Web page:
'Asian Brown Cloud' poses global threat
August 2002 -- A blanket of pollution, dubbed the "Asian Brown Cloud," is hovering over South Asia, with scientists warning it could kill millions of people in the region, and pose a global threat.
In a recent U.N.-sponsored study of the phenomenon, 200 scientists warned that the cloud, estimated to be two miles (three kilometers) thick, is responsible for hundreds of thousands of deaths a year from respiratory disease.
By slashing the sunlight that reaches the ground by 10 to 15 percent, the choking smog has also altered the region's climate, cooling the ground while heating the atmosphere, scientists said.
The scientists warned that the thick cloud puts the lives of millions of people at risk from drought and flooding, partly because rainfall patterns have been radically altered with dire implications for economic growth and health
“We have an early warning. We have clear information, and we already have some impact. But we need much, much more information,” U.N. Environment Program Chief Klaus Toepfer said at a recent news conference in London.
“There are also global
implications, not least because a pollution parcel like this, which
stretches about two miles high, can travel halfway round the globe
in a week,”
While haze hovers over other parts of the world, including America and Europe, what surprised scientists was how far the cloud extended and how much black carbon was in it, according to the study.
While many scientists once thought that only lighter greenhouse gases, such as carbon dioxide, could travel across the Earth, they now say that aerosol clouds can, too.
A mix of aerosols, ash, soot and other particles, the haze extends far beyond the study zone of the Indian subcontinent and toward East and Southeast Asia.
"Biomass burning" from forest fires, vegetation clearing and fossil fuel was just as much to blame for the shrouding haze as dirty industries from Asian cities, the study found. A large part of the aerosol cloud comes from inefficient cookers, where fuels such as cow dung and kerosene are used to cook food in many parts of Asia, according to the preliminary report.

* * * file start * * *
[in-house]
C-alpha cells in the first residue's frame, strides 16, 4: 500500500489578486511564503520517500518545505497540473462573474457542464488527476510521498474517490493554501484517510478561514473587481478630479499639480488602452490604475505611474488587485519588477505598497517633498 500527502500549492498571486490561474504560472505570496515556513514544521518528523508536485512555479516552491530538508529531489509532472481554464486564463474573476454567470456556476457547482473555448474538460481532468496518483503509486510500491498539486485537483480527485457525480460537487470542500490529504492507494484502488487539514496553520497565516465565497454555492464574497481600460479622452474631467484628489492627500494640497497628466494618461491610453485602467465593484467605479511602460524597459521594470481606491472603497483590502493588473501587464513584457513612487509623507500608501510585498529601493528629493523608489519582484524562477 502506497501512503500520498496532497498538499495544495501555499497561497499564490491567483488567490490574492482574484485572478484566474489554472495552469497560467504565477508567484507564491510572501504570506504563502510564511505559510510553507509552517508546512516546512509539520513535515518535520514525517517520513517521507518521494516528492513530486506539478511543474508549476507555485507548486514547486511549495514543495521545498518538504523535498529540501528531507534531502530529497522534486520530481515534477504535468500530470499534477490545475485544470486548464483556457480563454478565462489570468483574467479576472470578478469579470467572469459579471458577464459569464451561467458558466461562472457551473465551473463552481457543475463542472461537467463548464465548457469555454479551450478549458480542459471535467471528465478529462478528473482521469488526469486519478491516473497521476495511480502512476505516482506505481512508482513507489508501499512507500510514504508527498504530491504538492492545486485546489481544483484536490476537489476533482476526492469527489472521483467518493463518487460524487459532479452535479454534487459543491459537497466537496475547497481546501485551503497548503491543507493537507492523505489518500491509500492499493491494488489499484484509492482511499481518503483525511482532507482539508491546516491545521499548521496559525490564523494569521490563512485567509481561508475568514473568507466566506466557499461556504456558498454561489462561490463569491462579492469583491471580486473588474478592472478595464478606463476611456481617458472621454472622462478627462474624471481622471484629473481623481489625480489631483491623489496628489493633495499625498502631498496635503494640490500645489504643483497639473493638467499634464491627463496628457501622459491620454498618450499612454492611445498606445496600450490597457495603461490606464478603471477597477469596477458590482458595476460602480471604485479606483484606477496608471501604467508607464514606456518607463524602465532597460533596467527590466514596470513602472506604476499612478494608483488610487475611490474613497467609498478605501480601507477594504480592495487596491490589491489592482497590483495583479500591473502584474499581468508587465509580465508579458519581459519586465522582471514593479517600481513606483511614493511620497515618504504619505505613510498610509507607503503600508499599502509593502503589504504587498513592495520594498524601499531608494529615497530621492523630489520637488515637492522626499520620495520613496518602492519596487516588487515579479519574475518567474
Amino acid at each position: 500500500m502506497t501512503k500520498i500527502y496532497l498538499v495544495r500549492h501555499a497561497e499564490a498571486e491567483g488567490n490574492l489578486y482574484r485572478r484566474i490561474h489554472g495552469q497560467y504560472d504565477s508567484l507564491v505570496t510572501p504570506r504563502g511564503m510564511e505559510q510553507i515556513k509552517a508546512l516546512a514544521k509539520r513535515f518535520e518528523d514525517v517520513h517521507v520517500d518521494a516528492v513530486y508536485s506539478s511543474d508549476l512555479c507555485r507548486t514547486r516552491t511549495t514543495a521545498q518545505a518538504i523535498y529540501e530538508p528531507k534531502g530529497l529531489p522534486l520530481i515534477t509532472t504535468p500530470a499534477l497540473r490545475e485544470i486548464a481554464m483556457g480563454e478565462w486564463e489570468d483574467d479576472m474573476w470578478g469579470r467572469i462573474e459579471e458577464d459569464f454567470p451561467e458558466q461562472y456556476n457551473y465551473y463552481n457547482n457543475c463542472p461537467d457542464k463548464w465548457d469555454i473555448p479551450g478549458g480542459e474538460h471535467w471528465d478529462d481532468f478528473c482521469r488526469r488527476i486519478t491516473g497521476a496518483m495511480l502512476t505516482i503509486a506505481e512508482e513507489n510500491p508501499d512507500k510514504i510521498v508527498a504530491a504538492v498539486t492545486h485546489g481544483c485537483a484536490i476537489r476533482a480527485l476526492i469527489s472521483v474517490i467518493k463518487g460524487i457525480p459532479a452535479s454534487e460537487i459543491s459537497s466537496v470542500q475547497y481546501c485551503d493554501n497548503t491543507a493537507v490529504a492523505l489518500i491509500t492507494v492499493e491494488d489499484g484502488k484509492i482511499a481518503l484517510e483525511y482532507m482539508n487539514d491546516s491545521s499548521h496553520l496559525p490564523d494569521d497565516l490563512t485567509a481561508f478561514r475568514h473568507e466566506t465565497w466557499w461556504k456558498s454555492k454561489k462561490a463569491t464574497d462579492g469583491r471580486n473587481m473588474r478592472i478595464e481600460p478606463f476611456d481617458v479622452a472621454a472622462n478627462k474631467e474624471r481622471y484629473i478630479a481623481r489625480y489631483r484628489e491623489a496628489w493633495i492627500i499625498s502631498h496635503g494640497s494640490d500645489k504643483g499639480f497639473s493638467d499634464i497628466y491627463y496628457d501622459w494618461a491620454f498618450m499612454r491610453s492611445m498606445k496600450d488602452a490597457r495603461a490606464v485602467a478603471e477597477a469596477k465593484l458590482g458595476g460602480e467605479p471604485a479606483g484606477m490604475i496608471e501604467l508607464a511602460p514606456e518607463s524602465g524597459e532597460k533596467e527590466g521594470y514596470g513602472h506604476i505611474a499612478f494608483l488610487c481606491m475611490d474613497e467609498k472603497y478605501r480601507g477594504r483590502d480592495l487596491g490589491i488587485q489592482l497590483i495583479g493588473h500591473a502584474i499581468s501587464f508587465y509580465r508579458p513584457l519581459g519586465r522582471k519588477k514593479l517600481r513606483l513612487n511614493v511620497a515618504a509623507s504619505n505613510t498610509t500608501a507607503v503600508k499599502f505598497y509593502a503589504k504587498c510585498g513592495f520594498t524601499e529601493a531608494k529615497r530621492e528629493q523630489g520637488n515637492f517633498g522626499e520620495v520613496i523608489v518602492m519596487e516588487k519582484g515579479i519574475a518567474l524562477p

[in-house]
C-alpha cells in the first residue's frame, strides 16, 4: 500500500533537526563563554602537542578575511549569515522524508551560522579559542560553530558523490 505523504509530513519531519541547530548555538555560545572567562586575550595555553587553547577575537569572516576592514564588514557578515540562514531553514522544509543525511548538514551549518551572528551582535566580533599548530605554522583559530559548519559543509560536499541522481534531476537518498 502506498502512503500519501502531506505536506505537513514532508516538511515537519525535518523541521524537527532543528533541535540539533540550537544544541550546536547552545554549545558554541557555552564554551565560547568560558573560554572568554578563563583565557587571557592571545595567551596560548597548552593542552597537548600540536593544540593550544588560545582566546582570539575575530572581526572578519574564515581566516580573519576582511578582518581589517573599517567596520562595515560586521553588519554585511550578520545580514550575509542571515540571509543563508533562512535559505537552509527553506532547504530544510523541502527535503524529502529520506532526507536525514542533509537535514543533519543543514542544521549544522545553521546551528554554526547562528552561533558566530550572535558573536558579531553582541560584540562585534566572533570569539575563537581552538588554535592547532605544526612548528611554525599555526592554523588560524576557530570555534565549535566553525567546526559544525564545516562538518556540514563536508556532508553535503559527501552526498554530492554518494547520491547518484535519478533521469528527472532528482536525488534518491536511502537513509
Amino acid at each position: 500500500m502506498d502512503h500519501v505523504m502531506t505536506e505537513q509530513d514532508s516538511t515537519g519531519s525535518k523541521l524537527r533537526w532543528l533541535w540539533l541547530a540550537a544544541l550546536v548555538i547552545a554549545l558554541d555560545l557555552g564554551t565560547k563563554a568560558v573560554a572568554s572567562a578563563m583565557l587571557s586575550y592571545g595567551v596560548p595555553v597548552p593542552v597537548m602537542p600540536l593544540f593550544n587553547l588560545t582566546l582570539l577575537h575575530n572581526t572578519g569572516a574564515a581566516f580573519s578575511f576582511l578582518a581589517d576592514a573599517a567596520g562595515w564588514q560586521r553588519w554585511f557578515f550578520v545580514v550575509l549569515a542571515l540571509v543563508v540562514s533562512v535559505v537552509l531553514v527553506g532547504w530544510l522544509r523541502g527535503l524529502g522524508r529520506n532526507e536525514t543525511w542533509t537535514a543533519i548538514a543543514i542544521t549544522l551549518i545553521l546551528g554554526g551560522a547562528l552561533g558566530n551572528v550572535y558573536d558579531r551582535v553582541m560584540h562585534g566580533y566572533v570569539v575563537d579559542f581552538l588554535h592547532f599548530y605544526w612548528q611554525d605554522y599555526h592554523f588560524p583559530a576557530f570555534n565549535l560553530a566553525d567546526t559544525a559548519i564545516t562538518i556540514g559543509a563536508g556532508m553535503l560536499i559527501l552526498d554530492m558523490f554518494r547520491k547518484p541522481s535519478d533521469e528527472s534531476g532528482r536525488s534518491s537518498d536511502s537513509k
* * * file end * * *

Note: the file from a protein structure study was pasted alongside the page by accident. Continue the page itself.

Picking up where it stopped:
Toepfer said the U.N.’s preliminary report on what it dubbed the “Asian Brown Cloud” was a timely reminder to the coming Earth Summit in Johannesburg, South Africa, that action, not words, was vital to the future of the planet.
“The huge pollution problem
emerging in Asia encapsulates the threats and challenges that the
summit needs to urgently address,” he said. “We have the
initial findings and the technological and financial resources
available. Let’s now develop the science and find the political
and moral will to achieve this for the sake of Asia, for the sake of
the world,” he added.
Using data from ships, planes and satellites to study Asia's haze during the northern winter months of 1995 to 2000, scientists were able to track its journey to pristine parts of the world to see how it affected climate.
They discovered not only that the smog cut sunlight, heating the atmosphere, but also that it created acid rain, a serious threat to crops and trees, as well as contaminating oceans and hurting agriculture.
The report calculated that the cloud -- 80 percent of which was made by people -- could cut rainfall over northwest Pakistan, Afghanistan, western China and western central Asia by up to 40 percent.
While scientists say they still need more scientific data, they suggest the regional and global impact of the haze will intensify over the next 30 years.
Scientists said In the next phase of the project, they will collect data from the entire Asian region, over more seasons with more observation sites and refine their techniques.
But because the lifetime of pollutants is short and they can be rained out, scientists are hopeful that if Asians use more efficient ways of burning fuel, such as better stoves, and cleaner sources of energy, time has not run out.
Source: U.N.-sponsored study, various U.S. news agencies
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